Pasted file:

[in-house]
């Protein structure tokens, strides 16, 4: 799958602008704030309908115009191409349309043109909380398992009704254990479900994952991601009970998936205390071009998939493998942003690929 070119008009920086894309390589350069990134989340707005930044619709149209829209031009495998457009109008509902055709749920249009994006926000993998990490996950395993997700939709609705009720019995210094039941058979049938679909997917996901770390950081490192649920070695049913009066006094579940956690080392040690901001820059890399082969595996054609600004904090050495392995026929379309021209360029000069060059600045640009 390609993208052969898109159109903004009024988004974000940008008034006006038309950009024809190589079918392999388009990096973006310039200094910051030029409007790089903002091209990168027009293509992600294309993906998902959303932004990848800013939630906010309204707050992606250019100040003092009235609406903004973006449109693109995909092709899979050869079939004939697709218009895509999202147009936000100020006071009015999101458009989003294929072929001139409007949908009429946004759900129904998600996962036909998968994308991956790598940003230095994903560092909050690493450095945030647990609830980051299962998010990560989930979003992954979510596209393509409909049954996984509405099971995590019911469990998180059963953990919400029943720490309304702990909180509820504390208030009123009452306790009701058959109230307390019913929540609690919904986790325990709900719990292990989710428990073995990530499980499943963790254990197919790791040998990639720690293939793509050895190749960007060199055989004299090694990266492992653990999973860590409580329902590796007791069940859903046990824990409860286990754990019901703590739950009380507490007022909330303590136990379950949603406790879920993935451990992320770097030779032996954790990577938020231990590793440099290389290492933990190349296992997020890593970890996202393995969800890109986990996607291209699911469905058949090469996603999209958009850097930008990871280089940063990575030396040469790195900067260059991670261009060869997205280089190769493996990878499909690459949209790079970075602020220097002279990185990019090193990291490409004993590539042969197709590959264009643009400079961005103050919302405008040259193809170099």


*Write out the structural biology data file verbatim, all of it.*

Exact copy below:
[in-house]
């Protein structure tokens, strides 16, 4: 799958602008704030309908115009191409349309043109909380398992009704254990479900994952991601009970998936205390071009998939493998942003690929 070119008009920086894309390589350069990134989340707005930044619709149209829209031009495998457009109008509902055709749920249009994006926000993998990490996950395993997700939709609705009720019995210094039941058979049938679909997917996901770390950081490192649920070695049913009066006094579940956690080392040690901001820059890399082969595996054609600004904090050495392995026929379309021209360029000069060059600045640009 390609993208052969898109159109903004009024988004974000940008008034006006038309950009024809190589079918392999388009990096973006310039200094910051030029409007790089903002091209990168027009293509992600294309993906998902959303932004990848800013939630906010309204707050992606250019100040003092009235609406903004973006449109693109995909092709899979050869079939004939697709218009895509999202147009936000100020006071009015999101458009989003294929072929001139409007949908009429946004759900129904998600996962036909998968994308991956790598940003230095994903560092909050690493450095945030647990609830980051299962998010990560989930979003992954979510596209393509409909049954996984509405099971995590019911469990998180059963953990919400029943720490309304702990909180509820504390208030009123009452306790009701058959109230307390019913929540609690919904986790325990709900719990292990989710428990073995990530499980499943963790254990197919790791040998990639720690293939793509050895190749960007060199055989004299090694990266492992653990999973860590409580329902590796007791069940859903046990824990409860286990754990019901703590739950009380507490007022909330303590136990379950949603406790879920993935451990992320770097030779032996954790990577938020231990590793440099290389290492933990190349296992997020890593970890996202393995969800890109986990996607291209699911469905058949090469996603999209958009850097930008990871280089940063990575030396040469790195900067260059991670261009060869997205280089190769493996990878499909690459949209790079970075602020220097002279990185990019090193990291490409004993590539042969197709590959264009643009400079961005103050919302405008040259193809170099």